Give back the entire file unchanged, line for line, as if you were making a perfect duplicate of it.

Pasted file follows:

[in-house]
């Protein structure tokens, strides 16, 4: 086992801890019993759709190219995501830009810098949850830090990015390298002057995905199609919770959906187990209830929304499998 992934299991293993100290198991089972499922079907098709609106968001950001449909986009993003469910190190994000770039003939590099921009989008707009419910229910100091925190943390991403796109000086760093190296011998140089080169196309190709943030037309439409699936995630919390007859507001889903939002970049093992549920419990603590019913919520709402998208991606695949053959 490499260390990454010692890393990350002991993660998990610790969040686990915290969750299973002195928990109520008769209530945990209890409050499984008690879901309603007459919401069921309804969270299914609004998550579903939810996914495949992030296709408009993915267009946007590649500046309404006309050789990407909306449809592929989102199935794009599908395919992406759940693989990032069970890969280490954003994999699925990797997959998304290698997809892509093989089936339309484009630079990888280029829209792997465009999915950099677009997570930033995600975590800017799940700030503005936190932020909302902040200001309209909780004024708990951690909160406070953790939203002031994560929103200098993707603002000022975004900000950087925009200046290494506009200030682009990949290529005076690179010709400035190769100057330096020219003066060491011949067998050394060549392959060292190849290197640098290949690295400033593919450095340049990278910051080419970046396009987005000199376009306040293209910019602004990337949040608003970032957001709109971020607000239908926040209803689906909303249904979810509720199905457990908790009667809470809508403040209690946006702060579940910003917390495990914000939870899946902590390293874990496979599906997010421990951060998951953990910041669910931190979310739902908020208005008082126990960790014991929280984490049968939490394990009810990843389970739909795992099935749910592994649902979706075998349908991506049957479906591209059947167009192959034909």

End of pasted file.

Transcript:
[in-house]
């Protein structure tokens, strides 16, 4: 086992801890019993759709190219995501830009810098949850830090990015390298002057995905199609919770959906187990209830929304499998 992934299991293993100290198991089972499922079907098709609106968001950001449909986009993003469910190190994000770039003939590099921009989008707009419910229910100091925190943390991403796109000086760093190296011998140089080169196309190709943030037309439409699936995630919390007859507001889903939002970049093992549920419990603590019913919520709402998208991606695949053959 490499260390990454010692890393990350002991993660998990610790969040686990915290969750299973002195928990109520008769209530945990209890409050499984008690879901309603007459919401069921309804969270299914609004998550579903939810996914495949992030296709408009993915267009946007590649500046309404006309050789990407909306449809592929989102199935794009599908395919992406759940693989990032069970890969280490954003994999699925990797997959998304290698997809892509093989089936339309484009630079990888280029829209792997465009999915950099677009997570930033995600975590800017799940700030503005936190932020909302902040200001309209909780004024708990951690909160406070953790939203002031994560929103200098993707603002000022975004900000950087925009200046290494506009200030682009990949290529005076690179010709400035190769100057330096020219003066060491011949067998050394060549392959060292190849290197640098290949690295400033593919450095340049990278910051080419970046396009987005000199376009306040293209910019602004990337949040608003970032957001709109971020607000239908926040209803689906909303249904979810509720199905457990908790009667809470809508403040209690946006702060579940910003917390495990914000939870899946902590390293874990496979599906997010421990951060998951953990910041669910931190979310739902908020208005008082126990960790014991929280984490049968939490394990009810990843389970739909795992099935749910592994649902979706075998349908991506049957479906591209059947167009192959034909």